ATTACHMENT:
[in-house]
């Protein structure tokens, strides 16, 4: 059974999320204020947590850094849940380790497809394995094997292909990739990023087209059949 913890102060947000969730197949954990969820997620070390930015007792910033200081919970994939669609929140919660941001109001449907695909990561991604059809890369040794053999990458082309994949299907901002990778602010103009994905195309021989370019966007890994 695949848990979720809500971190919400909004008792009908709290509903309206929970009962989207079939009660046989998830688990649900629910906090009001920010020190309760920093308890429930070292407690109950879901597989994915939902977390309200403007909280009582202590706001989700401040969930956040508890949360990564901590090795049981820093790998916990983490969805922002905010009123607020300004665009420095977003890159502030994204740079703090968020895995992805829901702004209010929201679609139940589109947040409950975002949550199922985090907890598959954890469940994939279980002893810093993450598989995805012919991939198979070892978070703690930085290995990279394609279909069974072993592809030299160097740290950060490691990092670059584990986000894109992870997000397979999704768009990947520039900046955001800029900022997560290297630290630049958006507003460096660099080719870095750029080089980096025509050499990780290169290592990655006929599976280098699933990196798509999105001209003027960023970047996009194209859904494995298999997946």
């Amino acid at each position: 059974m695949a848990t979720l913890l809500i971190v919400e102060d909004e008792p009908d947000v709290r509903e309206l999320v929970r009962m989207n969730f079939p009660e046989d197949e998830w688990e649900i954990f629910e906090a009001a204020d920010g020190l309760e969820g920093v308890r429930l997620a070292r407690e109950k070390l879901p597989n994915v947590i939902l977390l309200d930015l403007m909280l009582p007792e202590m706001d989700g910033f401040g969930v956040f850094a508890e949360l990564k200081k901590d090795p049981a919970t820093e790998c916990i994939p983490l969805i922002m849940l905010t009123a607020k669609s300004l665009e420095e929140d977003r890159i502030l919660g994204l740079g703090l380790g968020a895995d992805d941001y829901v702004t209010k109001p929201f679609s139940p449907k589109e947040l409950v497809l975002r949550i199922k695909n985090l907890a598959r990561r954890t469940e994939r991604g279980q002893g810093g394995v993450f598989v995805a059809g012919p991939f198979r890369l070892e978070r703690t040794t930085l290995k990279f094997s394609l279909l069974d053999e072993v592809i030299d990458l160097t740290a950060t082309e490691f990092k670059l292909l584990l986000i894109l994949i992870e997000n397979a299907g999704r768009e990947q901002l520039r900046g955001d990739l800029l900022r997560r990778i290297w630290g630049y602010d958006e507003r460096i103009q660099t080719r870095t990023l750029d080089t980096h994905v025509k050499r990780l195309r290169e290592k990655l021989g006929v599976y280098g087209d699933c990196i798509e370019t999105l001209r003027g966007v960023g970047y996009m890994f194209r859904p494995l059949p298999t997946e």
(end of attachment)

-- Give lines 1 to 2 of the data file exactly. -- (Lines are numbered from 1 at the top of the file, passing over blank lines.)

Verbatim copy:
[in-house]
């Protein structure tokens, strides 16, 4: 059974999320204020947590850094849940380790497809394995094997292909990739990023087209059949 913890102060947000969730197949954990969820997620070390930015007792910033200081919970994939669609929140919660941001109001449907695909990561991604059809890369040794053999990458082309994949299907901002990778602010103009994905195309021989370019966007890994 695949848990979720809500971190919400909004008792009908709290509903309206929970009962989207079939009660046989998830688990649900629910906090009001920010020190309760920093308890429930070292407690109950879901597989994915939902977390309200403007909280009582202590706001989700401040969930956040508890949360990564901590090795049981820093790998916990983490969805922002905010009123607020300004665009420095977003890159502030994204740079703090968020895995992805829901702004209010929201679609139940589109947040409950975002949550199922985090907890598959954890469940994939279980002893810093993450598989995805012919991939198979070892978070703690930085290995990279394609279909069974072993592809030299160097740290950060490691990092670059584990986000894109992870997000397979999704768009990947520039900046955001800029900022997560290297630290630049958006507003460096660099080719870095750029080089980096025509050499990780290169290592990655006929599976280098699933990196798509999105001209003027960023970047996009194209859904494995298999997946």